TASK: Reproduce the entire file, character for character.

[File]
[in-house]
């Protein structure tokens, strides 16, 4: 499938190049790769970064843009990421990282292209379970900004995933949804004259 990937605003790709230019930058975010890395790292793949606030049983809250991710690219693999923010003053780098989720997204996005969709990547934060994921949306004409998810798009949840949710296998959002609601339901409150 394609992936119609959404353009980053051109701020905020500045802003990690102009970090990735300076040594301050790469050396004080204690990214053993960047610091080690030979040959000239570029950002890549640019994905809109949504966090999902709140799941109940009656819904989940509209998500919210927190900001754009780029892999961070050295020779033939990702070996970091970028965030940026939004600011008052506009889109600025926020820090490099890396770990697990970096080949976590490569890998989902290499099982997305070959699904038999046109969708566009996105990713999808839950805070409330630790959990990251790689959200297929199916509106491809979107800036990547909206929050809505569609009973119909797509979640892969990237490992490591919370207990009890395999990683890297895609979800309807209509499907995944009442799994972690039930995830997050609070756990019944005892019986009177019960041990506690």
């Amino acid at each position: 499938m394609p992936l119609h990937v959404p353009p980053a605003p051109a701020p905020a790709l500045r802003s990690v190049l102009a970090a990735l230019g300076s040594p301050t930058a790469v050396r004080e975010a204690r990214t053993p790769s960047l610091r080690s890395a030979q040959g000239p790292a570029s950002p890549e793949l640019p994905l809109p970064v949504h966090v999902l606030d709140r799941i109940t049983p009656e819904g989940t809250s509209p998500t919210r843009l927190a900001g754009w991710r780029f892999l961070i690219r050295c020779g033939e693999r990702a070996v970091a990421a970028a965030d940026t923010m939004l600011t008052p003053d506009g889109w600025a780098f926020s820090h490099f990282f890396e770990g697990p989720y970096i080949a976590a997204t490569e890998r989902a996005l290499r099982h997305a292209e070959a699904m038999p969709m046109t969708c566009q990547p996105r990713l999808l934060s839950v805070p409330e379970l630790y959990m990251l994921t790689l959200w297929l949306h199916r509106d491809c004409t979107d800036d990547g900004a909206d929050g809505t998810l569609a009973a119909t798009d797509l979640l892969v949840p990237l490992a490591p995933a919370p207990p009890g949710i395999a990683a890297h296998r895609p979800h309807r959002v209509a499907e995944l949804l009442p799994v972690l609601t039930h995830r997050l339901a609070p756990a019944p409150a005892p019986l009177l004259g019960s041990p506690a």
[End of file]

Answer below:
[in-house]
């Protein structure tokens, strides 16, 4: 499938190049790769970064843009990421990282292209379970900004995933949804004259 990937605003790709230019930058975010890395790292793949606030049983809250991710690219693999923010003053780098989720997204996005969709990547934060994921949306004409998810798009949840949710296998959002609601339901409150 394609992936119609959404353009980053051109701020905020500045802003990690102009970090990735300076040594301050790469050396004080204690990214053993960047610091080690030979040959000239570029950002890549640019994905809109949504966090999902709140799941109940009656819904989940509209998500919210927190900001754009780029892999961070050295020779033939990702070996970091970028965030940026939004600011008052506009889109600025926020820090490099890396770990697990970096080949976590490569890998989902290499099982997305070959699904038999046109969708566009996105990713999808839950805070409330630790959990990251790689959200297929199916509106491809979107800036990547909206929050809505569609009973119909797509979640892969990237490992490591919370207990009890395999990683890297895609979800309807209509499907995944009442799994972690039930995830997050609070756990019944005892019986009177019960041990506690």
């Amino acid at each position: 499938m394609p992936l119609h990937v959404p353009p980053a605003p051109a701020p905020a790709l500045r802003s990690v190049l102009a970090a990735l230019g300076s040594p301050t930058a790469v050396r004080e975010a204690r990214t053993p790769s960047l610091r080690s890395a030979q040959g000239p790292a570029s950002p890549e793949l640019p994905l809109p970064v949504h966090v999902l606030d709140r799941i109940t049983p009656e819904g989940t809250s509209p998500t919210r843009l927190a900001g754009w991710r780029f892999l961070i690219r050295c020779g033939e693999r990702a070996v970091a990421a970028a965030d940026t923010m939004l600011t008052p003053d506009g889109w600025a780098f926020s820090h490099f990282f890396e770990g697990p989720y970096i080949a976590a997204t490569e890998r989902a996005l290499r099982h997305a292209e070959a699904m038999p969709m046109t969708c566009q990547p996105r990713l999808l934060s839950v805070p409330e379970l630790y959990m990251l994921t790689l959200w297929l949306h199916r509106d491809c004409t979107d800036d990547g900004a909206d929050g809505t998810l569609a009973a119909t798009d797509l979640l892969v949840p990237l490992a490591p995933a919370p207990p009890g949710i395999a990683a890297h296998r895609p979800h309807r959002v209509a499907e995944l949804l009442p799994v972690l609601t039930h995830r997050l339901a609070p756990a019944p409150a005892p019986l009177l004259g019960s041990p506690a």